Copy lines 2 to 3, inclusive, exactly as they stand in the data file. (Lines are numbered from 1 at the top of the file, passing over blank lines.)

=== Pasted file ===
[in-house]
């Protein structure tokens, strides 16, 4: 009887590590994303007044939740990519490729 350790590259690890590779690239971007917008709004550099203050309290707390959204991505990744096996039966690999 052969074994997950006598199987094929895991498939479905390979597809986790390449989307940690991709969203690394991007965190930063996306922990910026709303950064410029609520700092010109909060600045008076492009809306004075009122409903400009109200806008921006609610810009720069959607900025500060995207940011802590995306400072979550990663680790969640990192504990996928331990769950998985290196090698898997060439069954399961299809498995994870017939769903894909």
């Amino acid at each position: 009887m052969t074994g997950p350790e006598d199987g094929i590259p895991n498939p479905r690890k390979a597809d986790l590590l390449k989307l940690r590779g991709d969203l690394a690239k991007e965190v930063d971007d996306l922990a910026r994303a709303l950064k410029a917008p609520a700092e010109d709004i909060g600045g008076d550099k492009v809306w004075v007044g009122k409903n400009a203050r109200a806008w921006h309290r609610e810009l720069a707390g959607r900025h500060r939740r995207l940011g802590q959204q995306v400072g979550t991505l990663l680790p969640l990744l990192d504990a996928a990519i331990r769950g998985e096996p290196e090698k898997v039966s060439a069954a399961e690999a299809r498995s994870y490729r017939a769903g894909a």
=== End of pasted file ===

């Protein structure tokens, strides 16, 4: 009887590590994303007044939740990519490729 350790590259690890590779690239971007917008709004550099203050309290707390959204991505990744096996039966690999 052969074994997950006598199987094929895991498939479905390979597809986790390449989307940690991709969203690394991007965190930063996306922990910026709303950064410029609520700092010109909060600045008076492009809306004075009122409903400009109200806008921006609610810009720069959607900025500060995207940011802590995306400072979550990663680790969640990192504990996928331990769950998985290196090698898997060439069954399961299809498995994870017939769903894909």
């Amino acid at each position: 009887m052969t074994g997950p350790e006598d199987g094929i590259p895991n498939p479905r690890k390979a597809d986790l590590l390449k989307l940690r590779g991709d969203l690394a690239k991007e965190v930063d971007d996306l922990a910026r994303a709303l950064k410029a917008p609520a700092e010109d709004i909060g600045g008076d550099k492009v809306w004075v007044g009122k409903n400009a203050r109200a806008w921006h309290r609610e810009l720069a707390g959607r900025h500060r939740r995207l940011g802590q959204q995306v400072g979550t991505l990663l680790p969640l990744l990192d504990a996928a990519i331990r769950g998985e096996p290196e090698k898997v039966s060439a069954a399961e690999a299809r498995s994870y490729r017939a769903g894909a």